UConn football had another clunker in its third game of the season, falling to Purdue at home, 49-0. The Huskies showed signs of competence, and with a young team that may be all we get for most of the season.
Here’s what we learned after the third game.
Steven Krajewski deserves to continue as the starter
Aman Kidwai: Taking over after two weeks of the turnover-prone Jack Zergiotis, Steven Krajewski showed some potential. He made a few good throws and was close to getting a touchdown in the fourth quarter. Compared to the offensive performance against Fresno State, the offense was slightly more efficient and productive, though it’s still looking for its first points of the season. Krajewski also showed some playmaking ability with his legs, including some scrambles for yardage and others that let him get a decent angle for a throw.
Dan Madigan: Krajewski looked solid if unspectacular in his season debut. He showed some promise with his legs and an ability to connect on deep throws on the few chances he took downfield. His ability to run should help the offense tremendously, as the Huskies can take advantage of the extra blocker to compensate for the struggling offensive line. As of now, he seems to be a better decision maker than Zergiotis and the ability to run on both designed plays and broken ones adds another dimension to an offense that needs all the help it can get.
Offensive line struggles
Madigan: The longer UConn goes without scoring a touchdown, the more obvious it becomes that the offensive line — originally expected to at least be average or slightly better, is getting overmatched by opponents. They’re failing to open running lanes for Kevin Mensah, Nate Carter and the other running backs, and rarely gave Krajewski enough protection to look for anything other than a first or second option before taking off to scramble. There’s still some hope that this unit can turn it around, but poor line play could continue to make this offense look worse than it really is.
Receiving options emerging
Aman: With Matt Drayton and Cam Ross out for the season with injuries, UConn is looking at a bunch of mostly new names in the passing game. Heron Maurisseau, Cameron Hairston, and senior Jakhai Gill were the leading receivers and each delivered a big, exciting play. They need to make a lot more of them in the future, but at least it’s happening a little.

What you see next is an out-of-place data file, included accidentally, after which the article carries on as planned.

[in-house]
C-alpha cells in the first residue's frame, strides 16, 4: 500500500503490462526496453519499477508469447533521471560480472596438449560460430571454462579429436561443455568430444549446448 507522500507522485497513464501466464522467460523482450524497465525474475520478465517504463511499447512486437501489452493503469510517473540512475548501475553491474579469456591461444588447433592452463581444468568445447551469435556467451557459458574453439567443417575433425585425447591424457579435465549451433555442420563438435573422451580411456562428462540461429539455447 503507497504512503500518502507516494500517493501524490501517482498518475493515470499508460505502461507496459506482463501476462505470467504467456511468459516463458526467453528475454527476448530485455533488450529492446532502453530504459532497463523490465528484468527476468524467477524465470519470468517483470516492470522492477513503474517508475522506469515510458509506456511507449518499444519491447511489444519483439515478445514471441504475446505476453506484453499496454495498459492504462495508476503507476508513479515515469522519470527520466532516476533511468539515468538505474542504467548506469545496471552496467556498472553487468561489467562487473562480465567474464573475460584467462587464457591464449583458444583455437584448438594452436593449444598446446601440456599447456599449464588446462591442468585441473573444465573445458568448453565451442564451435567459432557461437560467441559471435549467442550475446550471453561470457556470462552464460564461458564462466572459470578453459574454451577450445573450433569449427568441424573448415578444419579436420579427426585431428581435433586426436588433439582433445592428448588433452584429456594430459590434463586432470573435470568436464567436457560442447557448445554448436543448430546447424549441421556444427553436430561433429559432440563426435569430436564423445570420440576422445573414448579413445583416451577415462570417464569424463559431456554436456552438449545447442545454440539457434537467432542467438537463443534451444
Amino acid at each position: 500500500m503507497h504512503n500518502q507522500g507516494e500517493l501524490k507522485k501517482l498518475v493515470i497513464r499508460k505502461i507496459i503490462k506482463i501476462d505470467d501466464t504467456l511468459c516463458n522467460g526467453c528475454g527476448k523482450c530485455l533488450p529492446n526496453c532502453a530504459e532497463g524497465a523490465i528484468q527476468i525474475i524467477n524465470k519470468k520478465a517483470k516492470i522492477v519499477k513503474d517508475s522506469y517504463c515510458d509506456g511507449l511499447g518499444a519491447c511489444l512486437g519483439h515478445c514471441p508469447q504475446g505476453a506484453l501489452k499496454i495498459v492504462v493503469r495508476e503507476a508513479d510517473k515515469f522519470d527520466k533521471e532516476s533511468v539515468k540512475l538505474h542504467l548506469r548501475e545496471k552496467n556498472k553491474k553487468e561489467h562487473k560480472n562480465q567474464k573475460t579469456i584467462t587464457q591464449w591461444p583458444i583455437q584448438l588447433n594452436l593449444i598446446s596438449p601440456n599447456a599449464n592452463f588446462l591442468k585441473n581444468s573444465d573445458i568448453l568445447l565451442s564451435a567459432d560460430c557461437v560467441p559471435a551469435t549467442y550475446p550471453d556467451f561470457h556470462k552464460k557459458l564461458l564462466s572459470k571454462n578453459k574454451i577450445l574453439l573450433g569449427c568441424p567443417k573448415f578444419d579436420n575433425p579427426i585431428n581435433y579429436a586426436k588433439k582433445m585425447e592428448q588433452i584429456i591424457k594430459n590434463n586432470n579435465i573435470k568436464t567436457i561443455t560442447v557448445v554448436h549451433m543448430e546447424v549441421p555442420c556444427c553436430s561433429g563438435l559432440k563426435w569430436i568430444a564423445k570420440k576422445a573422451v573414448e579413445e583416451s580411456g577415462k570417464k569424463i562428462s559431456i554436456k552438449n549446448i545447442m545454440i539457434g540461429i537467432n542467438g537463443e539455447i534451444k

Madigan: I really like this core of receivers that’s coming up this season. Marisseau and Hairston seem to consistently get decent separation, and Gill looks to be a solid option over the middle. Here’s hoping they can continue to improve throughout the season and Krajewski can consistently hit them when they’re open.
This is a restart
Aman: Given the change at the top of the program and the desire to change the team’s philosophy, this was basically another Week 1. Purdue was expected to beat UConn by a lot. That was the expectation of oddsmakers this week and most sane minds before the start of the season. The Huskies can still salvage some pride with better performances against Wyoming, UMass, Yale, and heck maybe even Vanderbilt. With that in mind, thanks to Purdue for being a partner in our development. Army will provide another test next week but will certainly be favored by a lot. At this point, the hope must be for the team to gel and shake off any rust by the middle of the season. So far we’re seeing baby steps but it may not be enough to avoid deeper embarrassment this season.
Madigan: I agree with Aman. It’s also important to remember that outside of the bad Holy Cross loss, UConn was never expected to win this game, even with the preseason “buzz” around the program under Edsall. Army is an extremely tough test, and Wyoming is no slouch either, but we should have a much better idea of how this team reacts to Spanos when they take on teams much closer to their talent level in Vanderbilt, UMass, Yale and Middle Tennessee State. There’s still enough talent on the roster to win at least one or two of those games, and it’s up to Spanos and the remaining coaching staff to make it happen.